The ‘Eve’ series puts women right up front. In ‘Tales of Eve’ the authors explore women seeking the perfect partner, ‘Eve of War’ it’s the battlefield both personal and literal filtered through multiple genres and a mix of new and well known writers.
Tales of Eve
Edited by Mahiri Simpson
Cover Art by Daniele Serra
Shortlisted Best Anthology by BFS in 2014
Weird Science, Stepford Wives, that episode of Buffy the Vampire Slayer… Genre fiction abounds with tales of men creating (or attempting to create) the perfect woman.
Now it’s the woman’s turn. But being female, she’s flexible. She doesn’t just want to create the perfect man. She wants the perfect companion, be it man, beast or washing machine.
Newton’s Method by Paul Weimer
Ellie Danger, Girl Daredevil by Alasdair Stuart
Father’s Day by Francesca Terminiello
The CompaniSIM, The Treasure, The Thief and Her Sister by C.J. Paget
Kate and the Buchanan by Andrew Reid
Game, Set and Match? by Juliet McKenna
In Memoriam by Rob Haines
Unravel by Ren Warom
Mother Knows Best by Suzanne McLeod
Fragile Creations by Adrian Tchaikovsky
Eve of War
Edited by Mahiri Simpson & Darren Pulsford
Cover Art by Vincent Holland-Keen
Sharp of mind and instinct; with poise and grace and power – Eve's Daughters are a match for any opponent. Whether seeking out a worthy test or assailed by brave (but foolish) foes, she is determined and cunning, and will not fail.
Here are fifteen tales from across the ages; full of prowess both martial and magical, from an array of unique voices.
Miranda’s Tempest by S.J. Higbee
The Devil’s Spoke by K.T. Davies
Himura the God Killer by Andrew Reid
The Bind that Tie by Adrian Tchaikovsky
Et Mortuum Esse Audivit by Alasdair Stuart
Speak Softly and Carry a Big Stick by Juliet McKenna
A Veil of Blades by R.J. Davnall
In Amber by Rob Haines
Skating Away by Francis Knight
Ballad of Sighne by Rahne Sinclair
The Crossing by Paul Weimer
Lucille by Alec McQuay
Born by G Clark Hellery
Repo by Ren Warom
One Sssingular Sssenssation by Chloe Yates
Opening paragraphs of Tales of Eve
Newton’s Method by Paul Weimer
‘At last,’ she whispered, as she looked over her handiwork. The house gave silent answer, as it had for far too long. Truth be told, she had finished an hour ago, but then she had taken a long shower to wash away the grease, sweat, and tension she’d felt at completing her invention. She was eager to test it out, of course, but she forced herself to relax, to wind down, and to think about what she had built. Years of practical mechanical engineering learned at her mother’s knee, combined with the theoretical physics of her father’s work, had come to fruition.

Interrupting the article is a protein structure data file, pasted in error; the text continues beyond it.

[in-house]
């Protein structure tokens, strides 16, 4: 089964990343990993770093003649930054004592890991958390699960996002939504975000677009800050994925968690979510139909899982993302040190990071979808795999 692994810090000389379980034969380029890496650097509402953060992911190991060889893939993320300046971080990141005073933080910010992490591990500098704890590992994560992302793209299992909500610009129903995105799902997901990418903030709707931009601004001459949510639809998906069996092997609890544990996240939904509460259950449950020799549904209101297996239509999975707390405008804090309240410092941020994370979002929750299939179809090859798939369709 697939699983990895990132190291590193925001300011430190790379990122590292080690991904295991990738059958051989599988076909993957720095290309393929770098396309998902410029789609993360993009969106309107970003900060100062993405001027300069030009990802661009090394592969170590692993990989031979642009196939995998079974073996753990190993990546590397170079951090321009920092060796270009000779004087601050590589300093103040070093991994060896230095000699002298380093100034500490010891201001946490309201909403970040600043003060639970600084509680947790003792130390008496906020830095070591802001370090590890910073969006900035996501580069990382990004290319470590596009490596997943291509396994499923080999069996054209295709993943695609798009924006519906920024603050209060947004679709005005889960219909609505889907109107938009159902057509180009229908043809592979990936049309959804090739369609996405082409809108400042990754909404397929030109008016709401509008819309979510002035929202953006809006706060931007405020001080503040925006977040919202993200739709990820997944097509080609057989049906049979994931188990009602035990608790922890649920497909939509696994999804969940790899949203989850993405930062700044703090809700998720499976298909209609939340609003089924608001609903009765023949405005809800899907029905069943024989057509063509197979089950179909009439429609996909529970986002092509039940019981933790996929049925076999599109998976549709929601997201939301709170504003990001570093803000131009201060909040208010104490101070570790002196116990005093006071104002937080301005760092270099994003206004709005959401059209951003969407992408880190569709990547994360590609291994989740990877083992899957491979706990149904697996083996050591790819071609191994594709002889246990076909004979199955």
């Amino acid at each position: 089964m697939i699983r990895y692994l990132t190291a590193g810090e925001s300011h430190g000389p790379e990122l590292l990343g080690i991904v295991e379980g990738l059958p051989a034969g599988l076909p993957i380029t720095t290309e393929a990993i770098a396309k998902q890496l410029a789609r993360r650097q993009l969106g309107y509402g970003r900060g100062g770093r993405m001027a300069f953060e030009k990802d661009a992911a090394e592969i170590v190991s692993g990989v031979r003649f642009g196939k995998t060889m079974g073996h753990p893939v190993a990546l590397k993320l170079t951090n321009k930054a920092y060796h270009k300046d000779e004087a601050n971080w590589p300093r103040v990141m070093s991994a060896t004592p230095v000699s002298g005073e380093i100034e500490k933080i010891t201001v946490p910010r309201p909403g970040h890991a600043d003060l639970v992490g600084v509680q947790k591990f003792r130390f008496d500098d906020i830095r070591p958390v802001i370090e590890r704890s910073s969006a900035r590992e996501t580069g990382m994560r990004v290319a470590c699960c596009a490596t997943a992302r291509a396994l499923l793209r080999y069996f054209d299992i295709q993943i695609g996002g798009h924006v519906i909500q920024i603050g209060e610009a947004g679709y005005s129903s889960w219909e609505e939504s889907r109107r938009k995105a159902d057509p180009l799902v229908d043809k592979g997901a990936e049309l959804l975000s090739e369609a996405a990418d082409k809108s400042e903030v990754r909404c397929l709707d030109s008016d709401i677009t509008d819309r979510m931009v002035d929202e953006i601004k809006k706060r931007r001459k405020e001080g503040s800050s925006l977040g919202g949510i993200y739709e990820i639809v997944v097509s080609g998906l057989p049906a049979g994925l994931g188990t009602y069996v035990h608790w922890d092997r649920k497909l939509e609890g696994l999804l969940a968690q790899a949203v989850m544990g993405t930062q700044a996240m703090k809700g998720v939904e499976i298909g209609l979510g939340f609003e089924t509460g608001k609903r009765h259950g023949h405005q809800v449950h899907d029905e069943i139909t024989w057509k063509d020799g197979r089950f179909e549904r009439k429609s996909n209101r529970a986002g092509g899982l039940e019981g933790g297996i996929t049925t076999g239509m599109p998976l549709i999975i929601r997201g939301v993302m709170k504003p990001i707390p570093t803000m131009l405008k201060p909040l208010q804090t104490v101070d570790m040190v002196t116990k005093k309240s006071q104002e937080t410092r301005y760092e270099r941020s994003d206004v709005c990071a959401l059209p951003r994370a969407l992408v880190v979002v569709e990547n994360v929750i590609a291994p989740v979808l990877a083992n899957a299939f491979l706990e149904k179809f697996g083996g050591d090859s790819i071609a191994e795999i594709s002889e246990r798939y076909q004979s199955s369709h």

Is it selfish of me? Noys thought, to use this for such a personal purpose? She shook her head, denying the thought. She wasn’t changing the world with her device, just the world she was in. Noys regarded the front display. She could have used digital readouts and touch screen inputs, making it look more 21st century than 20th century retropunk. Steve Jobs instead of IBM. But the red segmented numbers on the display, reminiscent of an ancient calculator, and the white dials to set parameters, gave it charm and a very tactile note. Mother would approve, Noys thought. She felt a pang in her chest at the memory of the drunken driver who took both of her parents on that icy January night.
Weirdmage : The quality of the storytelling is very high here, above what can be expected from any anthology. It really is consistently very good throughout. Every author in here has delivered something that they can be proud of, and something which I have really enjoyed.
Tony Lane : Unravel by Ren Warom is a downward spiral that really does provoke an emotional response in the reader. I’d buy this book just for this story. It has a level of anguish and level of pain that is not very common.
Tales of Eve on Goodreads